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‘We’re Inhaling Fire’: Scenes from NYC’s New Normal

"I can't stay at home, I need to make money. This is my bread and butter."

The view at the Williamsburg Bridge on Wednesday. (Hell Gate)

On Twitter, people kept saying that California's gone through this a million times now, but it's hard not to catastrophize when the sun is a different color than it's supposed to be. The air was fading from piss yellow to a goldish silver, and everything smelled like a spent, saliva-covered cigar. New York City's air was, suddenly, the dirtiest in the world. 

But delivery cyclist Eli Rosado said that his tips weren't any better.

"Some people tip two dollars, some people pay us fifty cents, or a penny. Some people give us 10 dollars, the ones that are generous," Rosado told Hell Gate. "This job is mostly about tips."

Rosado was outside a Lower Manhattan location of Gopuff, loading up some snacks to be delivered. The 29-year-old has worked for delivery apps for five years, and he likened being outside surrounded by Canadian wildfire smog to "being in a burning building and just inhaling all that smoke." 

"I just get a headache if I don't wear my mask," Rosado said, revealing his makeshift N95: a folded-up paper towel tucked inside his balaclava. "We're inhaling fire, we're inhaling smoke."

Rosado said the apps he works for didn't warn him about the air quality today—he watched the news. "I look at the news everyday. I don't know if everybody else does, but I do," he said. "They said that the air quality is bad, some people should stay home, or wear a mask if you go outside. But I can't stay at home, I need to make money. This is my bread and butter."

N95 masks for sale on Flatbush Avenue. (Hell Gate)

Miles away on Flatbush Avenue, workers at the Trim-Fabrics store had propped up a cardboard box full of boxes of aquamarine N95s on an office chair on the sidewalk. "N95 MASK BIG SALE $5" had been written on the box's flap, with a googly-eyed smiley face.

"I've sold a whole lot of them," one employee grinned, his own surgical mask dangling. "I sold eight boxes to one person, ten boxes to one person." How'd they transport all those boxes? "One of them had a suitcase, the other just held all the boxes in his arms." They weren't leftovers from the COVID pandemic, he said, pointing to the white box truck that was parked in front of the store. "We always have them."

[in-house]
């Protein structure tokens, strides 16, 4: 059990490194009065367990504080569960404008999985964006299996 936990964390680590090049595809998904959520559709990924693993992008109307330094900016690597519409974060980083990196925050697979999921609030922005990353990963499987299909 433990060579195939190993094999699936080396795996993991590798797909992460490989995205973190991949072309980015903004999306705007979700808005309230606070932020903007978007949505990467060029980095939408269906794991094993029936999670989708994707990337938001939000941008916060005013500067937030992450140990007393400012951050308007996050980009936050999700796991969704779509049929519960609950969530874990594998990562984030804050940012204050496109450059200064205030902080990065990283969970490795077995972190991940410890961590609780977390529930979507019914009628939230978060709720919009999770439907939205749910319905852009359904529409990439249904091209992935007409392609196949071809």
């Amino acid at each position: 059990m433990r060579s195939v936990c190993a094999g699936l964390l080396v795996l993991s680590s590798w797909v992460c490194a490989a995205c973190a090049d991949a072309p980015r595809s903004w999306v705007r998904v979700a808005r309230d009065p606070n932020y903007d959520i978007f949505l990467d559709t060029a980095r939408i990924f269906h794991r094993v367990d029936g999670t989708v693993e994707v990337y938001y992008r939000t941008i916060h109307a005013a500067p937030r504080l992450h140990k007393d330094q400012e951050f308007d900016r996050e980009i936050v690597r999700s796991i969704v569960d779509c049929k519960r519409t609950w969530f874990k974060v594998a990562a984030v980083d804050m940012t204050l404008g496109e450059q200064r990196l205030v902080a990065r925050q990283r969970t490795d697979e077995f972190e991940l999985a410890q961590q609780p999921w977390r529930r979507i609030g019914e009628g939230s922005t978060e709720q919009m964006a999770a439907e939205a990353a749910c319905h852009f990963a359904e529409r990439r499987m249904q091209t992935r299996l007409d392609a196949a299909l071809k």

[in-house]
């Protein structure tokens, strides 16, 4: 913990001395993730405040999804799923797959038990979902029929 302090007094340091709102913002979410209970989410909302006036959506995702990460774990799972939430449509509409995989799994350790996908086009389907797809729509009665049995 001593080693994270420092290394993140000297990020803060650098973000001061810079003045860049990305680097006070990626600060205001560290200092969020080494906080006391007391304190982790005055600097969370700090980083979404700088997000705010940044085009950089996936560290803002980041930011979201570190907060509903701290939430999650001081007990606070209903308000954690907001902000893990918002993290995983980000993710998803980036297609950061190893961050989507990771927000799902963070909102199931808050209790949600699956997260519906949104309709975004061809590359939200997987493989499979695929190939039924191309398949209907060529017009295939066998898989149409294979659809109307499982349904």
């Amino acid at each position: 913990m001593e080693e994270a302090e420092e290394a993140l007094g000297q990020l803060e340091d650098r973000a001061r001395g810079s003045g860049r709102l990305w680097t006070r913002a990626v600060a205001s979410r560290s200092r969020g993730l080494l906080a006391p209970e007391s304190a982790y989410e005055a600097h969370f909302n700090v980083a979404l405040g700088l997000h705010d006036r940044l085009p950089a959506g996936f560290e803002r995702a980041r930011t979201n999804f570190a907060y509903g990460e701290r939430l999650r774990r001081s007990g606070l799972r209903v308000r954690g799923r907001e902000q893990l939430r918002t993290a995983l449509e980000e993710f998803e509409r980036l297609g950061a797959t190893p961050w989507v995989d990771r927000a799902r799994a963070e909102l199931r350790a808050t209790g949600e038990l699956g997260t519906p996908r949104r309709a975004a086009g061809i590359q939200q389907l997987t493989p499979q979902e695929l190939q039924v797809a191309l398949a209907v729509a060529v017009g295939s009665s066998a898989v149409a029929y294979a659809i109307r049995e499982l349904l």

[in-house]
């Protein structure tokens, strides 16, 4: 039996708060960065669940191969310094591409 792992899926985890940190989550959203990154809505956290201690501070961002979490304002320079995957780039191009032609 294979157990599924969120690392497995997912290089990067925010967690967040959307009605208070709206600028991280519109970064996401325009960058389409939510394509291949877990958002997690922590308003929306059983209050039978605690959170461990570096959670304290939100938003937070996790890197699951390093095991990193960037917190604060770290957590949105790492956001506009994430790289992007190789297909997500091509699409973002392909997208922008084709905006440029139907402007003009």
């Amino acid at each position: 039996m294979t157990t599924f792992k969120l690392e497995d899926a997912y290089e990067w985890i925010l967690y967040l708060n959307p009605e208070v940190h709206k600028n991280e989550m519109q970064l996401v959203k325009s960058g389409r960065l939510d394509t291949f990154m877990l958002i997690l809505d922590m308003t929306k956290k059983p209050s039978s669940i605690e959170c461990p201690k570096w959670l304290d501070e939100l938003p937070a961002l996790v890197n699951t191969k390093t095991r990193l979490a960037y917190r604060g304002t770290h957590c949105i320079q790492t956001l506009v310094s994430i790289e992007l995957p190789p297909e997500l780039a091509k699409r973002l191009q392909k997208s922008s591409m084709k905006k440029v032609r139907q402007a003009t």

At the 99-cent store next door, an elderly woman was getting in a heated discussion with some of its employees. "Where's your mask?!" she asked one of the workers. "What?" he replied, looking blank. "Your mask!" she urged. "Come on now!" 

Down the street, double-masked school children slow-danced in arcs and twirled as they waited for the B41. Across the street, a man heaved packages out of a FedEx delivery truck with a white New York Health + Hospitals mask covering his face. He said that the company had provided them this morning. 

At the Jefferson Street office of the Democratic Socialists of America on the Lower East Side, a half-dozen or so masked volunteers sat at folding tables, staring at laptops and calling restaurants in the area to see if their workers wanted masks or other kinds of PPE. In a few hours of putting call-outs on social media, they had scrounged up more than 1,000 surgical masks and a few hundred N95s to give away; Wu's Wonton wanted some, and so did Scarr's Pizza.

Children cover their mouths as they walk home from school. (Hell Gate)

"Last night, and this morning, a bunch of folks in an organizing chat that I'm in with DSA, we're kind of thinking like, what can we do?" said Isabel Francisco, a Lower Manhattan branch rep for the group. 

Francisco told Hell Gate that the wildfire mutual aid dovetailed with the group's mission of fighting Mayor Eric Adams's proposed budget cuts. "We are all really thinking and agitating towards Mayor Adams taking care of people better," Francisco said. "You know, everybody is sort of in horror, seeing the climate crisis happen before their eyes, as well as just how unresponsive like Adams and [Governor Kathy] Hochul have been."

A few blocks away, Neil Singh was sweeping trash away from a spot in a median where he has slept for the last several weeks.

"Today the air was different, the atmosphere, everything. Everything was so different," Singh said. "I heard we had a fire in Canada or something and the smoke came all the way over here? That's kinda weird, I've never seen something like that."

Singh, who is 40, said he'd been living on the streets for decades. He said he'd been approached by outreach workers in the past, and wasn't interested in what they had to offer. "I'm more scared of going in the shelter than staying out here," he explained. "Why? If I'm staying in the shelter, I'm afraid I'm gonna get stabbed up. Out here, people can see you. I'm much safer here."

Singh agreed that breathing was harder than usual on Wednesday. "It felt like something was over your face," he said. "Like it was blocking your air flow. It was the first time I've ever had that feeling."

Still, he added that he didn't think he was much worse off than other New Yorkers.

"The same air you breathe in here is the same air you breathe in your house," he said. "It's still the same air, it just takes a little bit longer to get into your apartment."

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